What do race relations, hip-hop and indigeneity in the Pacific have in common? They’re all research passions of Nitasha Sharma, professor of African American Studies, Asian American Studies and Performance Studies. Winner of the Charles Deering McCormick Professor of Teaching Excellence Award from 2013 to 2016, Sharma isn’t a stuffy academic, but is charismatic, open and more than happy to remind students that self-worth is not derived from how many meetings they attend. NBN caught up with her to discuss nothing less than finding meaning in life.
How were you able to incorporate your interests into your research?
I loved hip-hop in the ‘90s; it was really, really formative. I knew that it was not just music, but it really brought communities together, so I wanted to go to graduate school and study hip-hop. I’m also really convinced that if we look at people who cross particular racial boundaries, they’re going to tell us something about race more broadly.
It’s not just that I’m interested in mixed race identity because I have a mixed race background – it’s really about how we can understand race differently when we look outside of the continental U.S., when we look outside of a white context and when we look outside of a monoracial context.
How can students use their budding curiosities at Northwestern to drive their paths going forward?
It’s really about tapping into what makes sense for you. My lane is academics and teaching. I could do the same kind of work of anti-racism and understanding race as an artist, or an academic, or as a diversity worker in a corporation, but I like the academic lifestyle. I found the kind of occupation that aligns with my values and my lifestyle desires, then I found the questions that I’m interested in and then I found the methods that I’m interested in.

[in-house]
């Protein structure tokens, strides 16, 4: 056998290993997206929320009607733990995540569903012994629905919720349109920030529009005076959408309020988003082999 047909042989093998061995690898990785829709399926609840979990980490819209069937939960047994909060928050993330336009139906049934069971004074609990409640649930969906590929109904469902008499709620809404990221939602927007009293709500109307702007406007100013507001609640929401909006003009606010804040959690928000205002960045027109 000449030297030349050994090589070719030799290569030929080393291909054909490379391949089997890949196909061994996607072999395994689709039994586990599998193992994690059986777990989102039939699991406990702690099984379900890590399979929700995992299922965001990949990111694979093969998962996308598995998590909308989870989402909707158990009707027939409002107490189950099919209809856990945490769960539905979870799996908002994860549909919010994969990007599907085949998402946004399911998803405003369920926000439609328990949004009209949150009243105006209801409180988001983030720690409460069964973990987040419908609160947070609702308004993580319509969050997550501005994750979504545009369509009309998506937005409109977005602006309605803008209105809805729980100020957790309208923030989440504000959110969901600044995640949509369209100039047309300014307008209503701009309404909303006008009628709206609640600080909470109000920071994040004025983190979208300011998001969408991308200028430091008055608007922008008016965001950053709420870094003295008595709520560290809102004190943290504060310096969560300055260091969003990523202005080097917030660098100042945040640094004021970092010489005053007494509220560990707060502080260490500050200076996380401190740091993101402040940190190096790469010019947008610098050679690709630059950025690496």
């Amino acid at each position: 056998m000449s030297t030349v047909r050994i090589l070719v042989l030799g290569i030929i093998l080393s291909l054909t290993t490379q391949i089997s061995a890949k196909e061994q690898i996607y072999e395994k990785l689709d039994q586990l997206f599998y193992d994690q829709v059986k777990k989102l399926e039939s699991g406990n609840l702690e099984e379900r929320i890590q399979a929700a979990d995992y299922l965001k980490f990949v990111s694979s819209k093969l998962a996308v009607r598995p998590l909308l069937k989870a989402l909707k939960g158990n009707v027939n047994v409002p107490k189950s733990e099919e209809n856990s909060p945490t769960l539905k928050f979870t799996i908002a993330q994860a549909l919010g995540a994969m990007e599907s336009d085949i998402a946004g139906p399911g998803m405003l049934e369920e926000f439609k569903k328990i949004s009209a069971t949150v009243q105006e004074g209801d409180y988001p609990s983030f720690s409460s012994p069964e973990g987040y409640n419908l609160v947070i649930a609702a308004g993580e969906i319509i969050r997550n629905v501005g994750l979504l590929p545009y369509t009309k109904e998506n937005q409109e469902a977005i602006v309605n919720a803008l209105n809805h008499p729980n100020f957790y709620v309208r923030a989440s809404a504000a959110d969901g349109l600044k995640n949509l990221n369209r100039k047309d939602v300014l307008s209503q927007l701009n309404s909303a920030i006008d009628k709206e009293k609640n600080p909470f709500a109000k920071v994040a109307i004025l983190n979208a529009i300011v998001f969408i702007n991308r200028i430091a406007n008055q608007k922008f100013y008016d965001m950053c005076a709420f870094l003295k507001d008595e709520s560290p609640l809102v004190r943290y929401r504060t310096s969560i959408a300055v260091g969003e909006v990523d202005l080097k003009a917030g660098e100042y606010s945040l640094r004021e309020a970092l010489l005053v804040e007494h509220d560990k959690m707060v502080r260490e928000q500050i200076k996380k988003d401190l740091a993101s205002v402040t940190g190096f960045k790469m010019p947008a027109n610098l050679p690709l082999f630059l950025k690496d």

You really have to be conscientious about who you are in the world and not just be like, “I want to make a lot of money.” A lot of people do that, and the University pushes students towards that. But will you be super passionate about it? Maybe some people will, but a lot of people are not motivated to take that job because it’s not exactly what they want to do.
I’m really lucky because my husband and I always say that we get paid to do the things we love, and that really accounts for a lot of our happiness.
How does Northwestern’s institutional culture affect students’ ability to be conscientious about crafting their futures?
If you feel comfortable at Northwestern, there’s something a little wrong with you.
It’s making you very accustomed to overscheduling, working hard and playing hard. Students should not value busyness and self importance as being de ned in certain ways.
You guys should be a little more like slackers and chill. What are you guys doing? You’re not running the country. Why do you have to meet every month? You have to value just being.
Editor’s note: This interview has been edited and condensed for clarity.